But how priceless these things are you never know until you get into a crowded country, until you have seen a South English down crammed with cars and picnics to the last square yard, or a Swiss farmer cutting his two-acre hay field on the perpendicular edge of a mountain, or a Hungarian woman carrying a few twigs for miles to make a fire, or a Frenchman in wooden shoes plowing his tiny farm with a milk cow and an old horse harnessed together.

Over in the teeming Ghetto of Budapest, away from the glittering promenade where the orchestras wail and the gorgeous ladies parade in evening dress, I talked one sweltering night to a Hungarian boy who had come from the country to the city, looking for a job. He hadn’t found anything permanent, but had learned a little English when he occasionally drove visitors’ cars for them.

1 drew a rough map of Canada on the

back of an envelope, and a small circle in tine middle of it to indicate the relative size of Hungary. His eyes opened wide. He had only known before that Canada was somewhere near Hollywood, which of course is the most important foreign city in the world to these people. I told him tiñere was enough land in Canada so that every man could have as large a farm as he wanted, but most men didn’t want to bother with it.

The boy’s black eyes lit up. If he could only get out to Canada, he said. If he could only have a little farm of his own ! Perhaps a hundred acres, if he got rich. Maybe, he said, he could get a job on a boat and go to Canada. He might work his way through Austria and Germany to tine coast of France, and get on a boat there. Maybe he will, some day. It would be worth it, to get a bit of land of his own.

In the mountains near old Salzburg we stopped at a tiny village of red roofs and bulbous towers for a lunch of the inevitable schnitzel and cheese. Before we could get out of the car, a young priest, sandy and handsome like most of these Austrians, hurried up and asked us in fairly good English if we had any newspapers. We gave him a few tattered copies of The Times, two weeks old.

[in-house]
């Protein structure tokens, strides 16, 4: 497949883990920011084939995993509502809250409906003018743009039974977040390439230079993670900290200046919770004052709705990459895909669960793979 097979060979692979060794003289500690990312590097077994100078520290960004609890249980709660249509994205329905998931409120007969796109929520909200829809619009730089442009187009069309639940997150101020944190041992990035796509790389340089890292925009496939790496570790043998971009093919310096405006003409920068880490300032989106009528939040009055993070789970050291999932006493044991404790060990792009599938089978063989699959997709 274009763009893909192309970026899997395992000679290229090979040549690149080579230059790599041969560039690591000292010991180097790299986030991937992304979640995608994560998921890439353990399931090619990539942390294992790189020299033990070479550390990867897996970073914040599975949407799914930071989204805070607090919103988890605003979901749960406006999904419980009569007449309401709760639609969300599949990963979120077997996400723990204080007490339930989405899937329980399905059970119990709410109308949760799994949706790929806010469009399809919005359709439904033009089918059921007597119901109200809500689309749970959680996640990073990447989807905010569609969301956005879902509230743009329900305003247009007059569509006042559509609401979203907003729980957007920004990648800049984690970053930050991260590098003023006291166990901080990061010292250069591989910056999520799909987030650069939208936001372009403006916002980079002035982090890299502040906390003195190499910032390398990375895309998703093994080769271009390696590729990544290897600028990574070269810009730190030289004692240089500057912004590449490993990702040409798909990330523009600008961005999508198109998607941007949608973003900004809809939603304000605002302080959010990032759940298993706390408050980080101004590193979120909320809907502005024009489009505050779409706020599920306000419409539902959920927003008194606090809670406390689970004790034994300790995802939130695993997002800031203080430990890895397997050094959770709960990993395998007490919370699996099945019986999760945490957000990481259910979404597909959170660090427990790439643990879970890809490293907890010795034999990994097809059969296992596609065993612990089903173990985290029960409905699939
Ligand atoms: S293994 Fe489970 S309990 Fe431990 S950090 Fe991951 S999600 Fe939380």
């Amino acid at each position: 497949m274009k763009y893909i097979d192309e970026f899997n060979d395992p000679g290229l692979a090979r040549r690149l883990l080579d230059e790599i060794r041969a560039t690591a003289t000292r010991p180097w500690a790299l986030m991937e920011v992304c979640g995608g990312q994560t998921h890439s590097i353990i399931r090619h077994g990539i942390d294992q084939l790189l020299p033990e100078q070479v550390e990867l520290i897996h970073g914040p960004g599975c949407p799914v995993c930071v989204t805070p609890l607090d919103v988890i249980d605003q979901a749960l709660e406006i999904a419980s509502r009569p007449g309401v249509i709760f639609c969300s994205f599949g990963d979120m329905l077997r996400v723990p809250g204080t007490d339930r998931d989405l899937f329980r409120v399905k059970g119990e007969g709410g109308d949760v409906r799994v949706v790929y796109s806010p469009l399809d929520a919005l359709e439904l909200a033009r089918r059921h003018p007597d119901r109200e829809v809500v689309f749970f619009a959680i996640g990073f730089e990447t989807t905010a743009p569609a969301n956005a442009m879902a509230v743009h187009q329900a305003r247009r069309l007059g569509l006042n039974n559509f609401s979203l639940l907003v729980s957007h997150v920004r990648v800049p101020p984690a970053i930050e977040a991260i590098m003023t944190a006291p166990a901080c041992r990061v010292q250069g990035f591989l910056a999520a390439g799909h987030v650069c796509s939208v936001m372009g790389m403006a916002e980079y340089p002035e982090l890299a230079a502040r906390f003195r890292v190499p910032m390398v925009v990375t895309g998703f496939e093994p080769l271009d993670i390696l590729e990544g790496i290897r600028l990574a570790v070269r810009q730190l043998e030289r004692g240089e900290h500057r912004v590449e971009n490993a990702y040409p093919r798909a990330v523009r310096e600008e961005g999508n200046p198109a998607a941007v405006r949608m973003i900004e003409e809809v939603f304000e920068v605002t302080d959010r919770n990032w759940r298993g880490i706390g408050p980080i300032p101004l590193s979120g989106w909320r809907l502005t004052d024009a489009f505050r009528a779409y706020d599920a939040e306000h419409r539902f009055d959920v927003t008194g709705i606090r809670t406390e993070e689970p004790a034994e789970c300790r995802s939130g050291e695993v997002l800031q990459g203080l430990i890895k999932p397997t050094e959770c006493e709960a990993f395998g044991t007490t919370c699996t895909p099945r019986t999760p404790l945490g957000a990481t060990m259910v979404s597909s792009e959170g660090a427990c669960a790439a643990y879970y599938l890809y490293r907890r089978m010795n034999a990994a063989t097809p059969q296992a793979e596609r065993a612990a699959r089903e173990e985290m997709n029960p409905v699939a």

“We so much like to know what happens in the world,” he said. “It is so far away, very. You are Americans. No? Canadians! Ah, I am glad to know. Canada! That is big country and so rich. Our country, it is so small and so poor since the War.”

A peasant in feathered green hat and short leather pants came running along the cobblestone street and spoke quickly to the priest. We could see that he was crying.

“I must go now,” the priest said and folded the papers carefully. “This man’s wife, she is dying. With baby. She worked too long.”

We had seen the women working in the fields—too long. They haven’t enough land, as we have; and no money to buymachinery. They must work too long.

And then one day we ate our picnic lunch on the shore of Lago Maggiore, hard by the shoulder of the Italian Alps. An old woman was trudging along the beach, bent under a load of twigs and little sticks of driftwood that she had gathered on the shore. Her grandson, a boy of twelve, was with her, carrying a basket of chips. When they saw our buttered rolls and cold meat and thirty-cent bottle of bitter red Chianti, they stopped and the woman muttered something in Italian, looking hard at the bottle.